Please help refine this by pointing out shortcomings of this scheme.
The shortcomings is that the encryption is visible to the average guard and unnecessarily raises eyebrows.
How about this (on Android)? You install two operating system images on the phone, say, two instances of CyanogenMod, one encrypted, and the other non-encrypted, and you setup the boot loader TWRP so that it usually boots the unencrypted one. So, if the unsuspecting guard boots the phone, he'll be able to login and see a perfectly regular OS. But if YOU want to access your confidential files, you reboot the phone into TWRP with the usual key combo, and then you boot into the encrypted instance of the OS. Added bonus: you modify TWRP so that it doesn't even display that encrypted OS in the list of available bootable partitions.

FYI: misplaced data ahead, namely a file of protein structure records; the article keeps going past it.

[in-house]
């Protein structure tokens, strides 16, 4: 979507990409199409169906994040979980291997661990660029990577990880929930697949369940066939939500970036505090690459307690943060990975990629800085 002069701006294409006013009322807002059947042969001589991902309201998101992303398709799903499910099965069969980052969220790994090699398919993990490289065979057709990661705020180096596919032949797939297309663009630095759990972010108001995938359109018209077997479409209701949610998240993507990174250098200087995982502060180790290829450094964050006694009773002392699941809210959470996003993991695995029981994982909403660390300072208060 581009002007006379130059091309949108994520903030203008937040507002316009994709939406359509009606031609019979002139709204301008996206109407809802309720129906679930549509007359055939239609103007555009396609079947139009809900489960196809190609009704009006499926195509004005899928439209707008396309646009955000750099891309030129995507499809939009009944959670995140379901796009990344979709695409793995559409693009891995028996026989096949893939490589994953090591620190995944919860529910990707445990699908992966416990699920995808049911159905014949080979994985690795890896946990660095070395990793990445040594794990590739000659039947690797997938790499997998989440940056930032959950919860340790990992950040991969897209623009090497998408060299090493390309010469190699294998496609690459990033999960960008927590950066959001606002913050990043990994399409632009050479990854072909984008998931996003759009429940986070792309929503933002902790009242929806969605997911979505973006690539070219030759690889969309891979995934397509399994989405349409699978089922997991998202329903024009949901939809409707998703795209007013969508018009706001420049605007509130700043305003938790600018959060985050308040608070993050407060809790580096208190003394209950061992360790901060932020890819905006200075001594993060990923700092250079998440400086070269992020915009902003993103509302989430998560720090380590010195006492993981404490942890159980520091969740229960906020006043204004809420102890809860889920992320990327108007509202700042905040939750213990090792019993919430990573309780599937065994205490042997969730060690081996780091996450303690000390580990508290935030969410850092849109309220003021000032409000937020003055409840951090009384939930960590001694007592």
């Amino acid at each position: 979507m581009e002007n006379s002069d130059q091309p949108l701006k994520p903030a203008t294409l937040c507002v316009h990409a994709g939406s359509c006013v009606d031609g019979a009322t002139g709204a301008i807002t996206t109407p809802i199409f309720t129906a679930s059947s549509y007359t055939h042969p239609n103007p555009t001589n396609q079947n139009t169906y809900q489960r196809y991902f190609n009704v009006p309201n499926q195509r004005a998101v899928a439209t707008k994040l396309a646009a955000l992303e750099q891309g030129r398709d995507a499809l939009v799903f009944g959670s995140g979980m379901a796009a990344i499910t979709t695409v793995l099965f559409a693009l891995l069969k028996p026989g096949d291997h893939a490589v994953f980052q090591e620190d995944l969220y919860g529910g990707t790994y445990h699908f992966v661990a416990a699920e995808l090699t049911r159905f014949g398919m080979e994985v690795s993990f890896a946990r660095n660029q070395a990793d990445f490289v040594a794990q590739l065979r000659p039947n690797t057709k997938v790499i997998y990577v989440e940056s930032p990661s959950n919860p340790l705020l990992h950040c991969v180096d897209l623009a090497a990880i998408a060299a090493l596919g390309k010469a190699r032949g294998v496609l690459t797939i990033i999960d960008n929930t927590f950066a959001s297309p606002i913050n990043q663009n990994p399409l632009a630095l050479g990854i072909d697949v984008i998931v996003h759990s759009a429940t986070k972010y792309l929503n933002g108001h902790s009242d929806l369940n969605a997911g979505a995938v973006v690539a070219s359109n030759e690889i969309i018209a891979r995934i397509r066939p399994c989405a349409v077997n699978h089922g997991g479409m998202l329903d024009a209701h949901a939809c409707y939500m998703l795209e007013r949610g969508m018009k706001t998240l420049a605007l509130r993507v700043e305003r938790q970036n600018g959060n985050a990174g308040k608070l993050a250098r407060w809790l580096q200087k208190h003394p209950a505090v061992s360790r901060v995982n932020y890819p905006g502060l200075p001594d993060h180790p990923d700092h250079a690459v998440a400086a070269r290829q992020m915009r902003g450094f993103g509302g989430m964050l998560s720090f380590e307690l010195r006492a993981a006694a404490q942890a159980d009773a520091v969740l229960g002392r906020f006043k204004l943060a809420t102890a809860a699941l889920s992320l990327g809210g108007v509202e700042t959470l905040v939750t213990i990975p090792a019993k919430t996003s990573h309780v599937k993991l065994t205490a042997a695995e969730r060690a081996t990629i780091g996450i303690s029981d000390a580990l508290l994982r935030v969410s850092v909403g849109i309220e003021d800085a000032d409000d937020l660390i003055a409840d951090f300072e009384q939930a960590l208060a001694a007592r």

Shortcomings: forensics will show that there is an encrypted partition on the phone... if they ghosted it. But if it is just the guard booting up the phone and nosing around a little bit, you're pretty safe.